Compared to any of those things, teabagging a video game developer on stage feels genteel. If Penny Arcade really is the bastion of “gamer culture” that others seem to hold it up as, the conduct of that website more than adequately explains why the VGAs were the lowbrow, immature broadcast they were. And I quote from one of Mike Krahulik’s responses to the exchange with Christoforo:
I have a real problem with bullies. I spent my childhood moving from school to school and I got made fun of everyplace I landed. I feel like Paul is a bully and maybe that’s why I have no sympathy here. Someday every bully meets and even bigger bully and maybe that’s me in this case. It’s the same thing that happened with Jack Thompson. It might not always make the most business sense and it is a policy that has caused us some legal problems, but I really don’t give a shit about that. When these assholes threaten me or Penny Arcade I just laugh. I will personally burn everything I’ve made to the fucking ground if I think I can catch them in the flames.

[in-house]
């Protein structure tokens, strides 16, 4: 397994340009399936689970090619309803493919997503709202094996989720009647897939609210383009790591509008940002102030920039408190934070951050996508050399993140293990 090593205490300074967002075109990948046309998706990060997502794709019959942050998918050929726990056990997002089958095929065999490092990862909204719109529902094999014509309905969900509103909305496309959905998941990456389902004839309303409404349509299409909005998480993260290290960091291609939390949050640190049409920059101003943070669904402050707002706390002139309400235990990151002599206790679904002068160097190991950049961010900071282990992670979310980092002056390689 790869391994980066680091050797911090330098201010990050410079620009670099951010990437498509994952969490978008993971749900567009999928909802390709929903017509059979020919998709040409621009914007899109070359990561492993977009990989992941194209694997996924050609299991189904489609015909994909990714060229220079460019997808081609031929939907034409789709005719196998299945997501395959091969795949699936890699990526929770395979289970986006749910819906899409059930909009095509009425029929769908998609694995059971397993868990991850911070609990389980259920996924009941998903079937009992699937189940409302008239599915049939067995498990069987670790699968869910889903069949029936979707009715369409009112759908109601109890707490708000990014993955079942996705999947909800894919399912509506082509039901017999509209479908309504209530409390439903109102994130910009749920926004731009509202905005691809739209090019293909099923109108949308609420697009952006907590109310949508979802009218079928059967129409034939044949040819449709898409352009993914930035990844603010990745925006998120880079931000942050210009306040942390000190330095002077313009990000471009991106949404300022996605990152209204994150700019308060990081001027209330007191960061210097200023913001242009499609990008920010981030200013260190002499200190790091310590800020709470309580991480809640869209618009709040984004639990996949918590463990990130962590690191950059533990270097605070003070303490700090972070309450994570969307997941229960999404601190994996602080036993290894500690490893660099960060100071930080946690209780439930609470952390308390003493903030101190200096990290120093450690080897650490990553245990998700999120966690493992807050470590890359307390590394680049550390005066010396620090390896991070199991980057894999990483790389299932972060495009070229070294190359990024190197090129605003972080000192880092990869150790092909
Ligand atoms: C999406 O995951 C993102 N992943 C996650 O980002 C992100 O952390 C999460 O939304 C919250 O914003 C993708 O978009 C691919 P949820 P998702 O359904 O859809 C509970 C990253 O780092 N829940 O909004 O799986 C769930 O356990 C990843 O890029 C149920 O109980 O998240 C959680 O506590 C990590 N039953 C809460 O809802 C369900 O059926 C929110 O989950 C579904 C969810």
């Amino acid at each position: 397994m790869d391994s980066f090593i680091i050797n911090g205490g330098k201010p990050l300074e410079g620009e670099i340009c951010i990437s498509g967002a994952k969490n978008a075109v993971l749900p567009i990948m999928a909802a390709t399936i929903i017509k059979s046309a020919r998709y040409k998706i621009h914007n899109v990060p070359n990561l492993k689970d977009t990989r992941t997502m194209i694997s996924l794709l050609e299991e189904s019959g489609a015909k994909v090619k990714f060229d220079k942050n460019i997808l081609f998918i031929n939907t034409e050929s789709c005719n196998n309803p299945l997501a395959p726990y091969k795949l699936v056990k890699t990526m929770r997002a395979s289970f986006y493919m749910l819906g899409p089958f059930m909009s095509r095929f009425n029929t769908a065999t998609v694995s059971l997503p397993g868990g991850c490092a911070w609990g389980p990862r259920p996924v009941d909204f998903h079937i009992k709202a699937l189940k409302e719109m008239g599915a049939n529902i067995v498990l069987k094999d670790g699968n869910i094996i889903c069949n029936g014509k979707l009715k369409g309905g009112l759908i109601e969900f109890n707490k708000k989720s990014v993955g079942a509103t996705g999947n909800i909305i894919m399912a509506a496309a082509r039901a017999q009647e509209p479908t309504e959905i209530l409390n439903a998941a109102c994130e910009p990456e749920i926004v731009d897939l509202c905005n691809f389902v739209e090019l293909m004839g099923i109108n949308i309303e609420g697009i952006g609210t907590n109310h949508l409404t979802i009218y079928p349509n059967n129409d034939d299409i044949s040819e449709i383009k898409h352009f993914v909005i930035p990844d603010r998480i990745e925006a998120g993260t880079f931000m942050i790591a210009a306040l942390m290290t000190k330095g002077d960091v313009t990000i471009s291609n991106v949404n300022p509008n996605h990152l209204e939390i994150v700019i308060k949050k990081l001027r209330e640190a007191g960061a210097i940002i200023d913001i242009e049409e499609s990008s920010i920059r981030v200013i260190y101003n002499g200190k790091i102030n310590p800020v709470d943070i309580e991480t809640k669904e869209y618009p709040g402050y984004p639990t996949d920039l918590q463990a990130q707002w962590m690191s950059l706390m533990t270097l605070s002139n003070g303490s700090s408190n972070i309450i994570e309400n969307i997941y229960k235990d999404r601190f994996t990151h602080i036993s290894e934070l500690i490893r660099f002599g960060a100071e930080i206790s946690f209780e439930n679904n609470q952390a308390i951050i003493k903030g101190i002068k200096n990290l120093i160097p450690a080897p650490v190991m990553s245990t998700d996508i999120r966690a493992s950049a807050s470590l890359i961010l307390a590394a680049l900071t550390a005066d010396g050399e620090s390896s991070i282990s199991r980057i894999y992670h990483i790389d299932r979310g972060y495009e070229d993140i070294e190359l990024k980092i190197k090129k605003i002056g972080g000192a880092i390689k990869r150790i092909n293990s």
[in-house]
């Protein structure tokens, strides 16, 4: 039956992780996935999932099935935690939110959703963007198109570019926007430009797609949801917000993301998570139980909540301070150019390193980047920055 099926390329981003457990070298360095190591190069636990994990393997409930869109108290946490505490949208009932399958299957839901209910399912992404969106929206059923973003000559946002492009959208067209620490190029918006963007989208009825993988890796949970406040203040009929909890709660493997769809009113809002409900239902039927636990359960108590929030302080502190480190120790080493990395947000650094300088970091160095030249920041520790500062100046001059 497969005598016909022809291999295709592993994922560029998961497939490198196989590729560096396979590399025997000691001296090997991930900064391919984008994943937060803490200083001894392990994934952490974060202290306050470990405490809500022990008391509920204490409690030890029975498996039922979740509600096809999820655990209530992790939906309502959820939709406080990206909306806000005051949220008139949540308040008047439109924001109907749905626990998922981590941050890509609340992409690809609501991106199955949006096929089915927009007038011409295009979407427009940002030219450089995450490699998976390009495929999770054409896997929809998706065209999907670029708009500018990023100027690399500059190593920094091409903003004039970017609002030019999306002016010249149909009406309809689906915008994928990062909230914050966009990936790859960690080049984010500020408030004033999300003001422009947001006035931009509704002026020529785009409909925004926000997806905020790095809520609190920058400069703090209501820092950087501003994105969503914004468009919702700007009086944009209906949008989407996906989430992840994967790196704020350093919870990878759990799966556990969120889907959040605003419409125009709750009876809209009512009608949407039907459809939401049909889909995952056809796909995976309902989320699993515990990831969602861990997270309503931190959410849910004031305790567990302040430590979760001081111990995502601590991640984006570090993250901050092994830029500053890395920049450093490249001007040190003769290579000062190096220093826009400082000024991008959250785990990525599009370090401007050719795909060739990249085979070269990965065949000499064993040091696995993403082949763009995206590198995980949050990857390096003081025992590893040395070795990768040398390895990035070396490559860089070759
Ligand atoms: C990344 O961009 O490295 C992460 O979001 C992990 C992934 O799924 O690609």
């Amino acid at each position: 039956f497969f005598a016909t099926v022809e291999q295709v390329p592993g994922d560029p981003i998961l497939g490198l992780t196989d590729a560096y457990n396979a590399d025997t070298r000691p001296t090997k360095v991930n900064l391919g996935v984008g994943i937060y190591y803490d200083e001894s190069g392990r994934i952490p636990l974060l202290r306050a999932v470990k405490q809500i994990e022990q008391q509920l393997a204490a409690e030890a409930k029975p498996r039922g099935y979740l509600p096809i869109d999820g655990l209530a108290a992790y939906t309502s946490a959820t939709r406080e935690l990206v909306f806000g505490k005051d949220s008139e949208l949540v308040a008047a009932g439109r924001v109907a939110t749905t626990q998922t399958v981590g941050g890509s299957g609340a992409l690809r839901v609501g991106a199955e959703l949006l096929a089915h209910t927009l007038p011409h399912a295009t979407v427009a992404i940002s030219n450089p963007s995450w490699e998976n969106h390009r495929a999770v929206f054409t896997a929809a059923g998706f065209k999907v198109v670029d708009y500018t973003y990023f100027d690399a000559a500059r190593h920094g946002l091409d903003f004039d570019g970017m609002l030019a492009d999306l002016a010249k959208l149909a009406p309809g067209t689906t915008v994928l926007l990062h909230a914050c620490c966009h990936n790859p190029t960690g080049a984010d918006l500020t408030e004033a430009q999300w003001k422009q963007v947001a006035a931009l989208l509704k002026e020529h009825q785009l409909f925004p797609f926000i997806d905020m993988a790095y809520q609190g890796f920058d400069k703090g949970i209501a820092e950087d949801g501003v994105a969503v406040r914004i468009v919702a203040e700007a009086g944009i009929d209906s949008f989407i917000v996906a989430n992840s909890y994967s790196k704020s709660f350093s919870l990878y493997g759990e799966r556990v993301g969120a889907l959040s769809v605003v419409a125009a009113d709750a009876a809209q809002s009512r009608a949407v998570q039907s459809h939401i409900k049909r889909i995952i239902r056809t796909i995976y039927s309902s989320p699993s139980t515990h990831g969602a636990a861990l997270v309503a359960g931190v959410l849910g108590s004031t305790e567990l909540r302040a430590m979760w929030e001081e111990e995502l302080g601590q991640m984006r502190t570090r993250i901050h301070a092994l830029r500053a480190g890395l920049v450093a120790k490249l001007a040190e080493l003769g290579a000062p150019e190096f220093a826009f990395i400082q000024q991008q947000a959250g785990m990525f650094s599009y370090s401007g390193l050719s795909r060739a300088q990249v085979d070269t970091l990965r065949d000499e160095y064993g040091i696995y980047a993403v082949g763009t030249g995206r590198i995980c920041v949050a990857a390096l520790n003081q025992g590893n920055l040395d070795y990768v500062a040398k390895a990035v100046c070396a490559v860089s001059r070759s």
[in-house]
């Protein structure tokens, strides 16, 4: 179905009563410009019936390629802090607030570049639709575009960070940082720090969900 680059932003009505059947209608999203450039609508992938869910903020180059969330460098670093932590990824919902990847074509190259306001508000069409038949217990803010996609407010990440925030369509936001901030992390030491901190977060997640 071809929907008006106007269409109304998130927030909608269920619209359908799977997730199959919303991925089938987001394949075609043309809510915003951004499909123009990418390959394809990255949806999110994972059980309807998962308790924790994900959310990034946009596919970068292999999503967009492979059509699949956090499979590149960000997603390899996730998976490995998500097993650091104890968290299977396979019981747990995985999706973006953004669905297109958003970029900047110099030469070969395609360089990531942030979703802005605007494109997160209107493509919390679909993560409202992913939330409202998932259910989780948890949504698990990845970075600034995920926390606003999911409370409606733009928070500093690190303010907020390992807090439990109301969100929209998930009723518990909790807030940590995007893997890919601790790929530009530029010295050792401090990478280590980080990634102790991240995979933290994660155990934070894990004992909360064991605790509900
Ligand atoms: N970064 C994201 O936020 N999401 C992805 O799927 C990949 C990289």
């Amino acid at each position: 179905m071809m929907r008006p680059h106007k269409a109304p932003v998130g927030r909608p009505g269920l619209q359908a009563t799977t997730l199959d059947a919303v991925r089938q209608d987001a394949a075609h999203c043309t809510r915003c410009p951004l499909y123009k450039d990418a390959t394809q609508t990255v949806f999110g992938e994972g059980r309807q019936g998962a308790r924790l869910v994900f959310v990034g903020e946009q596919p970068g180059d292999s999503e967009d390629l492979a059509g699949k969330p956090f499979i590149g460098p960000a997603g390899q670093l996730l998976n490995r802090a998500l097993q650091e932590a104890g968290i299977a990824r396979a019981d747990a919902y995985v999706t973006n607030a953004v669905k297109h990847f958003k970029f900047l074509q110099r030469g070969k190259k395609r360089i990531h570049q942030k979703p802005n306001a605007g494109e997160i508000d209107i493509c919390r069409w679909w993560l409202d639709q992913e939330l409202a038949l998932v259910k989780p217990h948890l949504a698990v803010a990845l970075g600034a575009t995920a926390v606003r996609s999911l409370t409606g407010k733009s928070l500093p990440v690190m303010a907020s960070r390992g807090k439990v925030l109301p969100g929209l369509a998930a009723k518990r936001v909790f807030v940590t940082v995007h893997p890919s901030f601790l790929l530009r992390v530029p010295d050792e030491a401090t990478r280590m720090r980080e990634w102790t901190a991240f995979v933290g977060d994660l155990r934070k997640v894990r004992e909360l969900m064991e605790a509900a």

There’s an argument to be made that when someone has suffered at the hands of a particular evil, the most important thing they should ever learn from the experience is why not to commit the same evil onto someone else. And the last sentence sounds like the raving of a petulant child. It also sounds like the sort of mentality one might attribute to “a gamer” based on shit like the Spike TV Video Game Awards.
Complaints against the VGAs are feeling much emptier today than they were when I wrote that column a few weeks ago. They’re also feeling entirely unwarranted. The sad thing is that when I hear tales of death threats being issued against the family of a man whose sole crime was being an asshole to a customer, and I hear that said threats are being issued by members of this so-called “gamer culture,” my response is to shrug and say “Well, that’s gamers for you.” Because apparently “gamer culture” is also all wrapped up in being a complete, fucking asshole, which makes the Spike TV Video Game Awards feel picture-perfect for “our” audience, doesn’t it?